SADAH: The abalone fishing season is an eagerly awaited time of the year for the people of Dhofar Governorate. Dhofaris, especially those living in the wilayats of Sadah and Mirbat, cash in on it. Abalone is a mono-shelled mollusk, which lives in coastal areas with rocky beaches where algae and seaweeds are abundant. It is one of the marine species of high economic value in global markets. It is known in Arabic as “ear-shell” and globally as abalone. It is often glued to the lower surfaces of the rocks where it lives inside a rough-surface elliptical shell, with a row of holes at its sides that helps it to breathe. It is a nocturnal creature — active in the dark and less active during the day.
Owing to the noticeable decrease in the abalone reserve in its locations on the beaches extending from Mirbat to the Sharbathat area, the Ministry of Agriculture and Fisheries has prohibited abalone fishing in some years and allowed it in some other years. It decided to allow abalone fishing this year from December 11 to 20. Musllam bin Salim Raafait, Director of the Fish Affairs Department at the Directorate-General of Fisheries in the Governorate of Dhofar, said, “The ministry is making great efforts to educate fishermen in general and divers in particular, about the importance of abalone, the necessity of preserving it and the bad consequences of erroneous fishing practices of divers, society and the state in general.”
The authorities have completed its preparations for the current season after the two-year ban to maintain the stock of abalone for a period of two years. All the application forms for licensing for divers and traders, as well as the records of abalone production have been prepared for distribution to traders. No new licences have been issued. The number of licences for divers reached approximately 2,503 and 94 licences for traders. On the productivity of previous seasons, the Director of the Fish Affairs Department at the Directorate-General of Fisheries in the Governorate of Dhofar said, “The total production in the records of abalone traders in 2016 (12 days only) reached 54,819 tonnes.”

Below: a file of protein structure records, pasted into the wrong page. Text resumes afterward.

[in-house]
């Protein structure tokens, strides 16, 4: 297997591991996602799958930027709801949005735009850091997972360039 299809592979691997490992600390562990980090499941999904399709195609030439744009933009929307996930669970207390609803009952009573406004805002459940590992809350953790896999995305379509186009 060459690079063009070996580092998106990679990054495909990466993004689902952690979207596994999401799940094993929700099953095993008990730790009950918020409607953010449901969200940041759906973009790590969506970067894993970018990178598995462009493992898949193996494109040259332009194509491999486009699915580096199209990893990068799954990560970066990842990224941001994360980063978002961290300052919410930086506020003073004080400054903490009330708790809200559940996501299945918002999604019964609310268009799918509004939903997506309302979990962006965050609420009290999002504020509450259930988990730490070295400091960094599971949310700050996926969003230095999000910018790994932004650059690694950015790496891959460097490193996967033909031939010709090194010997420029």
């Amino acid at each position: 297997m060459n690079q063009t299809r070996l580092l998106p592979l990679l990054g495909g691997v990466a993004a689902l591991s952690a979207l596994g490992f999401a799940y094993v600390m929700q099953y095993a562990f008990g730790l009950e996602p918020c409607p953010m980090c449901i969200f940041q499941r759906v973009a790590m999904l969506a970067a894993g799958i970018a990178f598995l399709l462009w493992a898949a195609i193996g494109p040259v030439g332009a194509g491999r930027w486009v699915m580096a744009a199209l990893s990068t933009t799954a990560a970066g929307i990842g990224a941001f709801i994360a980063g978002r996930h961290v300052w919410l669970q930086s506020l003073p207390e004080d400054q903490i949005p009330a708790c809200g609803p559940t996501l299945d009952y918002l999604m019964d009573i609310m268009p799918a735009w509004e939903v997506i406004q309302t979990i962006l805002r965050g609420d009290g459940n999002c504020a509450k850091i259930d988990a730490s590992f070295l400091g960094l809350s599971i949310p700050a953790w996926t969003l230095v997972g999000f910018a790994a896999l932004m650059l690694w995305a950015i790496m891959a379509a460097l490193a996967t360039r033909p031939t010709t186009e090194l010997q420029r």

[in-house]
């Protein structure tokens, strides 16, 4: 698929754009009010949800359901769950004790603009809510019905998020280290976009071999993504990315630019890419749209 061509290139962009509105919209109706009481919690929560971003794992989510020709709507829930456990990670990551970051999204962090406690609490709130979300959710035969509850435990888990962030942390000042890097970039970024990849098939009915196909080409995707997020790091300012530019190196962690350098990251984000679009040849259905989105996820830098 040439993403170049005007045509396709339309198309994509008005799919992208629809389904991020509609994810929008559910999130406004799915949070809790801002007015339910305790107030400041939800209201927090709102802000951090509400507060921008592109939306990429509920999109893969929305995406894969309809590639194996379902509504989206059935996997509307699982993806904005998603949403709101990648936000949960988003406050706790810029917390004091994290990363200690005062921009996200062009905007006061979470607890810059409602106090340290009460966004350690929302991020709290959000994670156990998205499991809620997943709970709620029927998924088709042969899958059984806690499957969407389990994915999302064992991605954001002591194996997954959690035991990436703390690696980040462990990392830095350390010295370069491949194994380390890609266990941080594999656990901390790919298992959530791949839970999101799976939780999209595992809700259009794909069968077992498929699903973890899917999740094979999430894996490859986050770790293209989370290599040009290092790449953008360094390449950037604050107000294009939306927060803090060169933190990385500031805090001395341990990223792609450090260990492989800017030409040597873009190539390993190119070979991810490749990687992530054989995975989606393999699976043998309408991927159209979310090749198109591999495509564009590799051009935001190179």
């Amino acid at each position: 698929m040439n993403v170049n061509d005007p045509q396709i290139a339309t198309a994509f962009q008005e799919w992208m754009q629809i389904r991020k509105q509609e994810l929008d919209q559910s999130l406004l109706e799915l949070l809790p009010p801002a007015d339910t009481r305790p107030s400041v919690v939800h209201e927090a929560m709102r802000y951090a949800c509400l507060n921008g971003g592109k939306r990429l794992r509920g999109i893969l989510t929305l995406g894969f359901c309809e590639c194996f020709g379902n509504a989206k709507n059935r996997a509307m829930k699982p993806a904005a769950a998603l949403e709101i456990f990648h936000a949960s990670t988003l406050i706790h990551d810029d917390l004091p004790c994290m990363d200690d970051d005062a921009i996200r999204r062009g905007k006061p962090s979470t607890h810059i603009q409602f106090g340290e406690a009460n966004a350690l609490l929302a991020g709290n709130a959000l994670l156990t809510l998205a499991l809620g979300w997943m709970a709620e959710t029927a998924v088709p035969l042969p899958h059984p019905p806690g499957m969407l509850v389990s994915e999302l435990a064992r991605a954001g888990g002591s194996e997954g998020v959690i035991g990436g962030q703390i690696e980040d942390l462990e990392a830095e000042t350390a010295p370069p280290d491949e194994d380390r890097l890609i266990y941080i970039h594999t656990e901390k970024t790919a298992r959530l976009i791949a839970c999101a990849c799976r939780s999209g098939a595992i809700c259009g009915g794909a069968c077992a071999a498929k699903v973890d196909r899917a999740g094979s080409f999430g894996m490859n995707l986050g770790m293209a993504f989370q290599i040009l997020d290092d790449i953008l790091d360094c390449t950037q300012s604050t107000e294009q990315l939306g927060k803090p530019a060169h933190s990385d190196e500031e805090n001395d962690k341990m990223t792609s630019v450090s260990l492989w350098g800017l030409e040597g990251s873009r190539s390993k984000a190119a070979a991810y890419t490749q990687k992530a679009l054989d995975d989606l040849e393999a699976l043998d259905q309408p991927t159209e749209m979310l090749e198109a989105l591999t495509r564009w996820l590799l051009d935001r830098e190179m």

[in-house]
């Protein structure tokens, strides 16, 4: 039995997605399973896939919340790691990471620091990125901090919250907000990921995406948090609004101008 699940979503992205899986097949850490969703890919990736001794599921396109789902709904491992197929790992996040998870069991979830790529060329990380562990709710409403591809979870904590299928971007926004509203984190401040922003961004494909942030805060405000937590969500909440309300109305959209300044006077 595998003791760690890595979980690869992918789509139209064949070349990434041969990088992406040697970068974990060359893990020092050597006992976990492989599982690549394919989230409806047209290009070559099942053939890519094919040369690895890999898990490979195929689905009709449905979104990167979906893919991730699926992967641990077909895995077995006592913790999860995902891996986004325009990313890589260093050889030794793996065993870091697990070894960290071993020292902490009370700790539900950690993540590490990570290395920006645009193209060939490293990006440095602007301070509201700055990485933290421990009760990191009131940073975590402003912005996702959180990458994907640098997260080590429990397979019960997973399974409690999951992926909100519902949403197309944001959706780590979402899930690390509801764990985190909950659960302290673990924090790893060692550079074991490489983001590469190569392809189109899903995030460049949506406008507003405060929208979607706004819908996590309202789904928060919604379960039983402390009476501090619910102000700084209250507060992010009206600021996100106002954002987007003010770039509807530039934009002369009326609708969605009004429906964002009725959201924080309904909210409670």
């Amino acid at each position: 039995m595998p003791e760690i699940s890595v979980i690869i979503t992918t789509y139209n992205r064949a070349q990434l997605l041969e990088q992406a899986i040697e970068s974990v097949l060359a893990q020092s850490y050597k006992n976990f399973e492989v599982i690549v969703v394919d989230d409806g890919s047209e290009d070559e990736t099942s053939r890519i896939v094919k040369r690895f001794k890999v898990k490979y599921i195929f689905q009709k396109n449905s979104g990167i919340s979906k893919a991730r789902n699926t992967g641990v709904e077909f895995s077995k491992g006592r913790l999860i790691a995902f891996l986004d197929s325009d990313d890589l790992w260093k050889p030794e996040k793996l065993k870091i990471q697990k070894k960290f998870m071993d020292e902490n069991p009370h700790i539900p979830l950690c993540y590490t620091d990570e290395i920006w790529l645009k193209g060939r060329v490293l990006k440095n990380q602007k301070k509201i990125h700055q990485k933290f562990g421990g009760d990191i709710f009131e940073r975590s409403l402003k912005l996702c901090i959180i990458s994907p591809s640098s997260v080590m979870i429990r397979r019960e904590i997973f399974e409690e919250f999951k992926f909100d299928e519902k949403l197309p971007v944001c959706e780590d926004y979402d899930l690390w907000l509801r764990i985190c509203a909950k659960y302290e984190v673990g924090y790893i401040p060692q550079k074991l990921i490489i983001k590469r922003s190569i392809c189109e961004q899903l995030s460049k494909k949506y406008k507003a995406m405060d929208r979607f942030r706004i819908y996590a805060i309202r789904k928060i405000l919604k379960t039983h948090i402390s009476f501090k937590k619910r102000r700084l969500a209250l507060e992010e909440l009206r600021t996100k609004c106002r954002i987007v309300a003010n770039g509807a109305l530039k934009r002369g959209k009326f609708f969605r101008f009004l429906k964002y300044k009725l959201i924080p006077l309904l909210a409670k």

Abalone fishermen get ready in the early morning hours throughout the season with their simple tools, which are a knife-like tool, eye glasses and a net that is worn around the waist to collect the catch. In the evening, they return to land and work to extract the meat of abalone from its shell by means of a sharp tool known locally as “Al jazra” (the carrot) and then go to the traders’ sites to sell their daily catch of abalone according to the agreed price, usually ranging between RO 30-50 per kg, which is unfixed price that changes at the beginning of each season. The longer the drying period, the higher the quality of abalone. Then it is canned and sold to foreign markets, especially for East Asian countries, the most important of which is Hong Kong, which is a major market for the abalone of Oman due to its quality and scarcity.
It may be noted that abalone is one of the marine species with a high nutritional value as it contains a high percentage of protein. It is also a rare marine wealth abundant in Omani waters. There are about 120 types of abalone in the seas of the world. It is mostly found, besides the Sultanate, in Japan, Australia, Mexico, New Zealand, the United States and South Africa. — ONA